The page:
„Kristallnacht: Night of Broken Glass“

Kristallnacht refers to the wave of violent anti-Jewish pogroms which took place on November 9 and 10, 1938 throughout Germany, annexed Austria, and in areas of the Sudetenland in Czechoslovakia recently occupied by German troops. (…) It was a turning point in history. The pogrom marked an intensification of Nazi anti-Jewish policy that would culminate in the Holocaust – the systematic, state-sponsored murder of Jews. (…)

„After Kristallnacht“

During and after Kristallnacht, for the first time, Jews were arrested on a massive scale and transported to Nazi concentration camps. About 30,000 Jews were sent to Buchenwald, Dachau, Sachsenhausen, where hundreds died within weeks of arrival. (…)

Nachdem ich mich in diesem Raum umgesehen und alle drei NCs (habe nicht die ganzen Texte abgetippt) gelesen hatte, ging es weiter durch eine versteckte Tür. Der zweite „Raum“, ist schon eher so, wie man sich SL gewohnt ist, nur schon, weil (leider) nicht mehr in schwarz-weiss gehalten.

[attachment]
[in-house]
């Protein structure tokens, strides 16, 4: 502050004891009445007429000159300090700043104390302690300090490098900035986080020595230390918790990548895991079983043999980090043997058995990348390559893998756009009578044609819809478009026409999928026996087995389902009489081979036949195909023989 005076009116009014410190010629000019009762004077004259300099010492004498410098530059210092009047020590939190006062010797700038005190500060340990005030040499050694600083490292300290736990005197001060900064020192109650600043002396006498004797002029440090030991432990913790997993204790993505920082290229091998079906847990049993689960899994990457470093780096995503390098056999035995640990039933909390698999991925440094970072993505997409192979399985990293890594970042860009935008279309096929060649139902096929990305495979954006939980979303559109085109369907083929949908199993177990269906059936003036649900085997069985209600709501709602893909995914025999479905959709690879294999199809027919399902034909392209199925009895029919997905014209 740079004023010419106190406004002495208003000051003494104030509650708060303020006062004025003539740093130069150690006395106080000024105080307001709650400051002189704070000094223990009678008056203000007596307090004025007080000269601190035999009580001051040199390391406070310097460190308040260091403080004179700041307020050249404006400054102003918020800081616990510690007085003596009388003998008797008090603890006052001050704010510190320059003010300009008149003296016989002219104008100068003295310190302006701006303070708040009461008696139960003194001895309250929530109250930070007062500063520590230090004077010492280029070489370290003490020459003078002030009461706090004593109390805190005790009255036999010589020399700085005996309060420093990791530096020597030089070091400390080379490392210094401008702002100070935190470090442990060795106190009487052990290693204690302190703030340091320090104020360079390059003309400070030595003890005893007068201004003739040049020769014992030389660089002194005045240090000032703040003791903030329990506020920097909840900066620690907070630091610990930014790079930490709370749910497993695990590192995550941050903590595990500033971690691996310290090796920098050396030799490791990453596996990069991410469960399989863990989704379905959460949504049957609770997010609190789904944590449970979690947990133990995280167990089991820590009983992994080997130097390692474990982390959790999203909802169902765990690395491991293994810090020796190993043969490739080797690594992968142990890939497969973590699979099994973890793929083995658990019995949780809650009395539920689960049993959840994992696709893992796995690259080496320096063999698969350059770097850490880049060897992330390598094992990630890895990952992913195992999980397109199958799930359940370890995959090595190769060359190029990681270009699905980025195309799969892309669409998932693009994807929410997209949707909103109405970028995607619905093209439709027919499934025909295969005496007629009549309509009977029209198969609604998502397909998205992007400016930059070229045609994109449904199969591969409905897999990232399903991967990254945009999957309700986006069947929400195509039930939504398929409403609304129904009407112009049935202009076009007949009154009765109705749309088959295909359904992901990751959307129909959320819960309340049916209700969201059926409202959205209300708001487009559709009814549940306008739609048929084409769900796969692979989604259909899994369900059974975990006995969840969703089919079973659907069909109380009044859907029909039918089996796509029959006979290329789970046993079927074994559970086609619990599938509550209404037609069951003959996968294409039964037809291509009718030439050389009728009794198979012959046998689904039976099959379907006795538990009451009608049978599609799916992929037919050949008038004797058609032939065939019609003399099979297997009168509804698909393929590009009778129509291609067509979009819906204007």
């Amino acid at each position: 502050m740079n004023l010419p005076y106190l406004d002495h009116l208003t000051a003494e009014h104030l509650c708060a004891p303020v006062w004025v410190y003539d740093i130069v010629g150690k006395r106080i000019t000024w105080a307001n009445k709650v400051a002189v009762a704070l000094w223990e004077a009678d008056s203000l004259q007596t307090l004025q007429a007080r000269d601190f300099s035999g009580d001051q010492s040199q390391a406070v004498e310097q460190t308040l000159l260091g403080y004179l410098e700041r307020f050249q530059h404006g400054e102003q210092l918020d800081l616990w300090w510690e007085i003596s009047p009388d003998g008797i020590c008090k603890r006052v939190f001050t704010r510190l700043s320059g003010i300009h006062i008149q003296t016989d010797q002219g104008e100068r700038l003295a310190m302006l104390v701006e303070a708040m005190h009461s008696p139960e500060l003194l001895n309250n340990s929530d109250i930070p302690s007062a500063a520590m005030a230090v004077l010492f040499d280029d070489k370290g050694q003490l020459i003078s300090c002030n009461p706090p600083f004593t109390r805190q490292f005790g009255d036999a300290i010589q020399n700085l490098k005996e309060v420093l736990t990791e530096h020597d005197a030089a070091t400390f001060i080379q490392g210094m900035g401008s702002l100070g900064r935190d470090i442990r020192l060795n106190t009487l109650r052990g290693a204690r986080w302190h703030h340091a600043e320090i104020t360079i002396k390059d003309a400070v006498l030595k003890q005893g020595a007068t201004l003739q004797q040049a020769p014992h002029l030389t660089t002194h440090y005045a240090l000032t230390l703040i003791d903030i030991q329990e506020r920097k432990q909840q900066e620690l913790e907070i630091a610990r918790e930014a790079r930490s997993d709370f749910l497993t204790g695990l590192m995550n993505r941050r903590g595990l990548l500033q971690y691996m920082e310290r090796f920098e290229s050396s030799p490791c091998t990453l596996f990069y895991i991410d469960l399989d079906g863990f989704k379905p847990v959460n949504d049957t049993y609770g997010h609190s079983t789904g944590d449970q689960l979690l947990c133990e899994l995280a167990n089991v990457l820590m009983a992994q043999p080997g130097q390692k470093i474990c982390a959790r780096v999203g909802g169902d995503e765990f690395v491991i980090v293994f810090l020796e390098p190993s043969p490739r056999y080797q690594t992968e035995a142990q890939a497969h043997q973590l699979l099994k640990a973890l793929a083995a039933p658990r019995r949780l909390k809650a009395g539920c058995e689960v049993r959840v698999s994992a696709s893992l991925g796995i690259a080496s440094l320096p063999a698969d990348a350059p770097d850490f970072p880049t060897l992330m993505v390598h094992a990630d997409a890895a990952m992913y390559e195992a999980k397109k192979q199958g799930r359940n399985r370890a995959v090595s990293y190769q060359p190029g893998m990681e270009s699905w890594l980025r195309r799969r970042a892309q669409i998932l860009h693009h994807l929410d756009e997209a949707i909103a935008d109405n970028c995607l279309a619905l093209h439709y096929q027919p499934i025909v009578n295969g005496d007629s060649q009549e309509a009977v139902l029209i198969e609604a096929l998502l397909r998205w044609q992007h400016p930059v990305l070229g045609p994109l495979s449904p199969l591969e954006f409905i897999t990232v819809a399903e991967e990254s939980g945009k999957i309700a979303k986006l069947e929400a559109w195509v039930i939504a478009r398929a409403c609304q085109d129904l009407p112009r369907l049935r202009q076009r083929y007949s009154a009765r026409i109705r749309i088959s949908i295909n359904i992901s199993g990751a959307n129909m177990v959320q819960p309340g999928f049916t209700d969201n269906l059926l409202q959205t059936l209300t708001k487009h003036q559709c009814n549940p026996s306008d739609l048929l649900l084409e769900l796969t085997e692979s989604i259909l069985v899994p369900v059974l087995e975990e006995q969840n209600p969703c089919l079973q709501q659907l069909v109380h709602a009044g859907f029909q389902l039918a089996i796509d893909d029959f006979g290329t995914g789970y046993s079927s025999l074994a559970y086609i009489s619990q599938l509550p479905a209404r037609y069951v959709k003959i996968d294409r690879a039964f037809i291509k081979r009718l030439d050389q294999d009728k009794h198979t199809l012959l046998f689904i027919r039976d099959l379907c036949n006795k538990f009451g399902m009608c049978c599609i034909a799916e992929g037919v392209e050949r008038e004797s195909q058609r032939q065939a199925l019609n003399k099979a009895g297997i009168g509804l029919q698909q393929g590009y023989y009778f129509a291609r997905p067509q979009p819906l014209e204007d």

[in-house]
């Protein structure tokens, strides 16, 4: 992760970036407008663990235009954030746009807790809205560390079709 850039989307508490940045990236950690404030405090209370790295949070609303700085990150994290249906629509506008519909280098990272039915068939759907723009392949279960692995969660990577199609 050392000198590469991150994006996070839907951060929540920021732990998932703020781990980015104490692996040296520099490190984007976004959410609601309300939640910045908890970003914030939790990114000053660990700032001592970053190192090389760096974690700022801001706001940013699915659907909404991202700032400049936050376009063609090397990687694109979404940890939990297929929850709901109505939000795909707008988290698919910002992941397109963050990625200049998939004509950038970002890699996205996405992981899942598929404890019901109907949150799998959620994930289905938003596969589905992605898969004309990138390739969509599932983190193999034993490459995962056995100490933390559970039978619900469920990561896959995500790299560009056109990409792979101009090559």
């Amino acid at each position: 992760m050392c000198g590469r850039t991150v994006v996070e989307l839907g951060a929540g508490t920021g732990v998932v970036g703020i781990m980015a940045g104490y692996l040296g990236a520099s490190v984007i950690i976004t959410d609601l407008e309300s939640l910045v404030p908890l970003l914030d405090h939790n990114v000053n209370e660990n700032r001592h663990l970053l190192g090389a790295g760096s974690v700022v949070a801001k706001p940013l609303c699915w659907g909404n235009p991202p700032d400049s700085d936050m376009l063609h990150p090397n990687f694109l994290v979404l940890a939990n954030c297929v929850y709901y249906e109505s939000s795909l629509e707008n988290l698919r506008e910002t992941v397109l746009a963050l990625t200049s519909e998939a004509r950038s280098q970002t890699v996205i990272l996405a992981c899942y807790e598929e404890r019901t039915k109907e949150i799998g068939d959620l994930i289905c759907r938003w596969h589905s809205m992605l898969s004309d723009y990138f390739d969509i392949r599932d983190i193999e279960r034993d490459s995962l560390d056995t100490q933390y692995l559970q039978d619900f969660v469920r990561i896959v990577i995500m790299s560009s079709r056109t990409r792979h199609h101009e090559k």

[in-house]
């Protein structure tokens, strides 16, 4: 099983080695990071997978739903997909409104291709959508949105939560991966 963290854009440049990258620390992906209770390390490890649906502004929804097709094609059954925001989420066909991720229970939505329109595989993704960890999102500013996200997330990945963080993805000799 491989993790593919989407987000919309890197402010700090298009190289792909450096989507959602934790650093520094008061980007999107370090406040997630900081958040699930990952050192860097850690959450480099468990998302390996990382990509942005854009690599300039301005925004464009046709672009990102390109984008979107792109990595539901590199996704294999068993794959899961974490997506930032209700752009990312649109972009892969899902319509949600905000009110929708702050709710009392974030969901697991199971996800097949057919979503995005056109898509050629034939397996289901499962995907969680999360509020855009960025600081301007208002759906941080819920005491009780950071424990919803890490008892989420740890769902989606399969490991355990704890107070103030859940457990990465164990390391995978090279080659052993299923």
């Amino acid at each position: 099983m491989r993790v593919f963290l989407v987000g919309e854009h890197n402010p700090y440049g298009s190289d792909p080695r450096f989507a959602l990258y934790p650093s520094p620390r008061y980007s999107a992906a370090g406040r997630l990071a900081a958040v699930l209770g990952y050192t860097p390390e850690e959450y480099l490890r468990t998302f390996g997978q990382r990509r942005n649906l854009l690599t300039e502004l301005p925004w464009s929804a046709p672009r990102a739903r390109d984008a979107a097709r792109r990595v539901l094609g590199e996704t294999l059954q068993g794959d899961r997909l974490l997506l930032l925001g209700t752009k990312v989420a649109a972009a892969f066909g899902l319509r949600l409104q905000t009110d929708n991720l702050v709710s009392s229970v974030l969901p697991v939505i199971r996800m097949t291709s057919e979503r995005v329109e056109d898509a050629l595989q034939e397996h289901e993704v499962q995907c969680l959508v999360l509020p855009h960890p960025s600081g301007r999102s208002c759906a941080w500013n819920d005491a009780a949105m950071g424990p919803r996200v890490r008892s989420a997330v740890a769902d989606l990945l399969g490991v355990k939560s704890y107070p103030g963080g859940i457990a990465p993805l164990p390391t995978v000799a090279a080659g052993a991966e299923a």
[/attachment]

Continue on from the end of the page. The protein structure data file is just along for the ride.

Hier ist ein Stadtviertel nachgestellt, in dem man auf Entdeckungstour gehen kann. Viele Räumlichkeiten bieten zusätzliche Informationen zur Reichsprogromnacht… aber mehr möchte ich hier nicht erzählen. Geht selber auf Entdeckungstour – es lohnt sich! 

Noch einige kurze Bemerkungen zum Schluss: Ich habe dieses Thema so noch nicht mit meinen Schülern bearbeitet. Nachdem ich aber heute all dies gesehen habe, weiss ich, dass ich dies nächsten Herbst (wenn das Thema wieder fällig ist) sicher machen werde. Bevor man dies jedoch in Angriff nimmt, sollte man sich bewusst sein, dass zumindest der Lehrer grundlegende Kenntnisse in SL haben sollte. Für die Schüler rechne ich mind. mit 2 Lektionen – eine, um sich zu orientieren, die zweite für das Erkunden des Museums. Natürlich werde ich euch über den Ausgang des Projektes auf dem Laufenden halten…. auch wenns noch ein paar Monate dauern wird.

To be continued….

PS: Mehr Informationen hier: http://www.ushmm.org/museum/exhibit/focus/kristallnacht/